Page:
Tlaib blames the Jews for the Palestinian Arab terror attack

Tlaib's tweet on the terror attack that left a 17 year old dead suggested thinking of other ways to end the "occupation." No condemnation here, even if she called it tragic.

Moshe Phillips

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When is a “condemnation” of a Palestinian Arab terrorist attack not a condemnation of a Palestinian Arab terrorist attack? When Congresswoman Rashida Tlaib is the person speaking.

Major news media are trumpeting what they say was Tlaib’s condemnation of the bombing attack last Friday, in which 17-year-old Israeli Jewish girl was murdered and her father and brother were severely wounded. 

Rep. Tlaib’s response to the attack was important. As the first and only Palestinian-American in Congress, she now has significant influence among Palestinian Arabs. She has the power to send a meaningful message to the Palestinian public. She can tell them that murdering Jews is immoral and that there can be no excuses for it.

Instead, she did exactly the opposite.

She did not criticize the bombers. She did not say that the bombing was morally wrong. She didn’t even say that violence in general was bad or wrong,
Rep. Tlaib’s response came in the form of a tweet. It began “This is absolutely tragic & horrible,” which sounded like the start of a heartfelt condemnation. But the condemnation never arrived. In fact, she couldn’t even bring herself to use the word “condemn.”

Tlaib wrote: “More than ever we need to support nonviolent approaches to ending the Israeli occupation and guaranteeing equal rights for all.”

She did not criticize the bombers. She did not say that the bombing was morally wrong. She didn’t even say that violence in general was bad or wrong. All she said was that it was “tragic” that the girl died, in the vague sense that all deaths are sad events. And she supports “nonviolent approaches.” Could she be implying that she supports nonviolent methods in addition to the violent ones?

Of course, the “nonviolence” that Tlaib is talking about is non-existent. “Palestinian Arab nonviolence” is an oxymoron. Violence against Jews has always been a distinguishing Palestinian Arab culture—with violence against women, Christians, and political dissidents all too common as well.

Has Tlaib spoken out against “honor killings” in the Palestinian Authority? In May 2018 Human Rights Watch, a well-known critic of Israel, stated “The Palestinian Authority’s repeal of certain discriminatory provisions against women in March 2018 is a good first step toward what should be the repeal of a series of such measures…” Why isn’t Tlaib defending women’s rights in the Palestinian Authority?

Putting Tlaib’s hypocrisy aside, the most important aspect of Tlaib’s tweet is how she rushed to bring in “the Israeli occupation” and “equal rights.” She was saying, loud and clear, that Israeli policies are to blame for the violence.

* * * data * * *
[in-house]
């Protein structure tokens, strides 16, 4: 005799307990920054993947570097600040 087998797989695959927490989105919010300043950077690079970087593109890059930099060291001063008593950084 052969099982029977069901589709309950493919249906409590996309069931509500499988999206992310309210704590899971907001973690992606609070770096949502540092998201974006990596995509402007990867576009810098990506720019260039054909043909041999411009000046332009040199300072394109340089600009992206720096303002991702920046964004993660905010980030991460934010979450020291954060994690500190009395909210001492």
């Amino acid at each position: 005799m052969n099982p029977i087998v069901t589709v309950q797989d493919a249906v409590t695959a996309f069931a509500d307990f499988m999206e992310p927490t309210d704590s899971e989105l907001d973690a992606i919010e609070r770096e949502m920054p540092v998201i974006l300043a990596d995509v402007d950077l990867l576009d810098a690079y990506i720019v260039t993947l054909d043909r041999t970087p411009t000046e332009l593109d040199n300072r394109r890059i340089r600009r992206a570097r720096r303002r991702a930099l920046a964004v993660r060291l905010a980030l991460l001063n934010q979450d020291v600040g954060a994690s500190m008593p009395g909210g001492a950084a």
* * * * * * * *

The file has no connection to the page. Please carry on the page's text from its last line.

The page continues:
This is remarkable, because nobody is being “occupied” or “denied rights” at the site where the murder took place. It’s a natural spring, in the wilderness. There are no Palestinians there who are being “occupied.” There is no Israeli “settlement” there. Nobody is being denied any rights. Arabs and Jews both visit the site freely.

There was one final sentence in Tlaib’s non-condemnation: “Extremism that puts innocent lives at risk moves us no closer to peace.” Notice the words missing from that sentence: “Palestinian” and “terrorism.”

The words “Palestinian” and “terrorism” do not appear anywhere in the tweet. Congresswoman Tlaib could not bring herself to explicitly acknowledge or condemn Palestinians for murdering Jews, nor would she call those murders “terrorism.” Instead, she equivocated, rationalized, and ducked.

A vague phrase such as “Extremism that puts innocent lives at risk” is a little moral-equivalence word game that Tlaib is playing. It’s a way for Tlaib to pretend that she was talking about Palestinian extremism, when what she really intended was “Israeli extremism.” If a reporter pressed her to explain whose “extremism” she was citing, she would perhaps go so far as to resort to the moral-equivalence strategy of saying that that she was referring to both Israelis and Arabs—as if bombers and their victims should ever be considered equal.

Rashida Tlaib has managed to issue a “condemnation of Palestinian terrorism” that does not have in it the words “condemn,” “Palestinian,” or “terrorism.” She has managed to blame the Jews for the murderous attack upon them. And she has managed, once again, to make an utter mockery of the truth.

Moshe Phillips is national director of Herut North America’s U.S. division; Herut is an international movement for Zionist pride and education and is dedicated to the ideals of pre-World War Two Zionist leader Ze'ev Jabotinsky. Herut's website is